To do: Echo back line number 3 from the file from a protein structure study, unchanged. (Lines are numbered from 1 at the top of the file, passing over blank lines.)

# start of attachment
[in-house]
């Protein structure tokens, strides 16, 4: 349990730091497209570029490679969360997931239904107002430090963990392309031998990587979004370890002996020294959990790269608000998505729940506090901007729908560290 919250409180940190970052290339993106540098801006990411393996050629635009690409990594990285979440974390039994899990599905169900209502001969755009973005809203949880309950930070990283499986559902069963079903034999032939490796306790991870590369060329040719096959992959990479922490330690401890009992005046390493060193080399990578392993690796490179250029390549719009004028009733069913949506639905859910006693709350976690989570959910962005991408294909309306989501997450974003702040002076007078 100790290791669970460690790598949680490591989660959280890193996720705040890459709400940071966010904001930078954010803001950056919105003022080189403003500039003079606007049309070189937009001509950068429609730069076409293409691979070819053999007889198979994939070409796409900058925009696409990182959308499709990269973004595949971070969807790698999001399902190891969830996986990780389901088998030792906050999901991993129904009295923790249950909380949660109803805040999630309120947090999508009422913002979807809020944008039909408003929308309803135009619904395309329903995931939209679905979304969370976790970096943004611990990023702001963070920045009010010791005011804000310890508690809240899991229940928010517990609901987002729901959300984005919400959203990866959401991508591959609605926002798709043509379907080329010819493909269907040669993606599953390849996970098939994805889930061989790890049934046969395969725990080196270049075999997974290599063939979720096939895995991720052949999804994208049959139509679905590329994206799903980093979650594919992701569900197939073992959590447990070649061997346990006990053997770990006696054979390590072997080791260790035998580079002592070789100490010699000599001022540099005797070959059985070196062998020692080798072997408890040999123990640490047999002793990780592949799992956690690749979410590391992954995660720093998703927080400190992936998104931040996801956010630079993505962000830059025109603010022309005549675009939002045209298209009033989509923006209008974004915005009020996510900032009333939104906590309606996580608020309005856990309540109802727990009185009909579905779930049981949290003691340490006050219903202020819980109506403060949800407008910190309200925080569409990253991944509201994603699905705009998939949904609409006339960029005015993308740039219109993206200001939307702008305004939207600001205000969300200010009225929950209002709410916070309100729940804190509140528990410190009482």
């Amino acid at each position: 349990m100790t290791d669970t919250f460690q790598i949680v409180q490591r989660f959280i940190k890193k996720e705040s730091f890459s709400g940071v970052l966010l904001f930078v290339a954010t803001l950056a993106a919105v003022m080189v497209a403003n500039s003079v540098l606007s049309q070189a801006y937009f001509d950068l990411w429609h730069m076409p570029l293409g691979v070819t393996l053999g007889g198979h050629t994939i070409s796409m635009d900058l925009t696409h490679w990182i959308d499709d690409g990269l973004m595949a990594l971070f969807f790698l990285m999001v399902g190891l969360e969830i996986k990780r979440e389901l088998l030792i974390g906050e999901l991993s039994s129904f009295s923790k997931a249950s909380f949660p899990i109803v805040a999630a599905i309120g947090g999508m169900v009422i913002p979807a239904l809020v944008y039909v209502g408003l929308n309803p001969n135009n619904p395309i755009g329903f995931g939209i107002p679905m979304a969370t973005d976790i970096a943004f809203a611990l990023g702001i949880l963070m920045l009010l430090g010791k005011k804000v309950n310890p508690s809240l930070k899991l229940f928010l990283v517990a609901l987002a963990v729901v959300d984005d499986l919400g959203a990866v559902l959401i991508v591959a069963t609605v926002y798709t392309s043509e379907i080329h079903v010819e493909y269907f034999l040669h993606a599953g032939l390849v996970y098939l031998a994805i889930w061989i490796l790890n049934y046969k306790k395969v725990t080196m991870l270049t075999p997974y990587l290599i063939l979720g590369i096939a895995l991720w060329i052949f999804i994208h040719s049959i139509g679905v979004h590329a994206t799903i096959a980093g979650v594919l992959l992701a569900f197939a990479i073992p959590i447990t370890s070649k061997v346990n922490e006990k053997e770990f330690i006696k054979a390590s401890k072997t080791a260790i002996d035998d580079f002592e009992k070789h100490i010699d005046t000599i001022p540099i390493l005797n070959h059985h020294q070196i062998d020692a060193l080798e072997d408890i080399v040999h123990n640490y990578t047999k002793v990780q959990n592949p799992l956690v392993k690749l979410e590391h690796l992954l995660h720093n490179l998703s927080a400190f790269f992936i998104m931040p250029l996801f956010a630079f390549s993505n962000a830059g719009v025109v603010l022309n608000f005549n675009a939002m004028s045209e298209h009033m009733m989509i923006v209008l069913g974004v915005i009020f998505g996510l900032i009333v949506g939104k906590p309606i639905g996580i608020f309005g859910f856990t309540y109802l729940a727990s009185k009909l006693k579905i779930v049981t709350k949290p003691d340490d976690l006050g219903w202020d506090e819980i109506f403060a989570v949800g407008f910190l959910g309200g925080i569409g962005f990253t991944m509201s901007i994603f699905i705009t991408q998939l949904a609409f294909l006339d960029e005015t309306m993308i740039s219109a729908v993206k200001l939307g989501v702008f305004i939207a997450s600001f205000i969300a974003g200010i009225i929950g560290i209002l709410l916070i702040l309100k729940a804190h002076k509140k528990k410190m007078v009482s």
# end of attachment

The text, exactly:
């Amino acid at each position: 349990m100790t290791d669970t919250f460690q790598i949680v409180q490591r989660f959280i940190k890193k996720e705040s730091f890459s709400g940071v970052l966010l904001f930078v290339a954010t803001l950056a993106a919105v003022m080189v497209a403003n500039s003079v540098l606007s049309q070189a801006y937009f001509d950068l990411w429609h730069m076409p570029l293409g691979v070819t393996l053999g007889g198979h050629t994939i070409s796409m635009d900058l925009t696409h490679w990182i959308d499709d690409g990269l973004m595949a990594l971070f969807f790698l990285m999001v399902g190891l969360e969830i996986k990780r979440e389901l088998l030792i974390g906050e999901l991993s039994s129904f009295s923790k997931a249950s909380f949660p899990i109803v805040a999630a599905i309120g947090g999508m169900v009422i913002p979807a239904l809020v944008y039909v209502g408003l929308n309803p001969n135009n619904p395309i755009g329903f995931g939209i107002p679905m979304a969370t973005d976790i970096a943004f809203a611990l990023g702001i949880l963070m920045l009010l430090g010791k005011k804000v309950n310890p508690s809240l930070k899991l229940f928010l990283v517990a609901l987002a963990v729901v959300d984005d499986l919400g959203a990866v559902l959401i991508v591959a069963t609605v926002y798709t392309s043509e379907i080329h079903v010819e493909y269907f034999l040669h993606a599953g032939l390849v996970y098939l031998a994805i889930w061989i490796l790890n049934y046969k306790k395969v725990t080196m991870l270049t075999p997974y990587l290599i063939l979720g590369i096939a895995l991720w060329i052949f999804i994208h040719s049959i139509g679905v979004h590329a994206t799903i096959a980093g979650v594919l992959l992701a569900f197939a990479i073992p959590i447990t370890s070649k061997v346990n922490e006990k053997e770990f330690i006696k054979a390590s401890k072997t080791a260790i002996d035998d580079f002592e009992k070789h100490i010699d005046t000599i001022p540099i390493l005797n070959h059985h020294q070196i062998d020692a060193l080798e072997d408890i080399v040999h123990n640490y990578t047999k002793v990780q959990n592949p799992l956690v392993k690749l979410e590391h690796l992954l995660h720093n490179l998703s927080a400190f790269f992936i998104m931040p250029l996801f956010a630079f390549s993505n962000a830059g719009v025109v603010l022309n608000f005549n675009a939002m004028s045209e298209h009033m009733m989509i923006v209008l069913g974004v915005i009020f998505g996510l900032i009333v949506g939104k906590p309606i639905g996580i608020f309005g859910f856990t309540y109802l729940a727990s009185k009909l006693k579905i779930v049981t709350k949290p003691d340490d976690l006050g219903w202020d506090e819980i109506f403060a989570v949800g407008f910190l959910g309200g925080i569409g962005f990253t991944m509201s901007i994603f699905i705009t991408q998939l949904a609409f294909l006339d960029e005015t309306m993308i740039s219109a729908v993206k200001l939307g989501v702008f305004i939207a997450s600001f205000i969300a974003g200010i009225i929950g560290i209002l709410l916070i702040l309100k729940a804190h002076k509140k528990k410190m007078v009482s």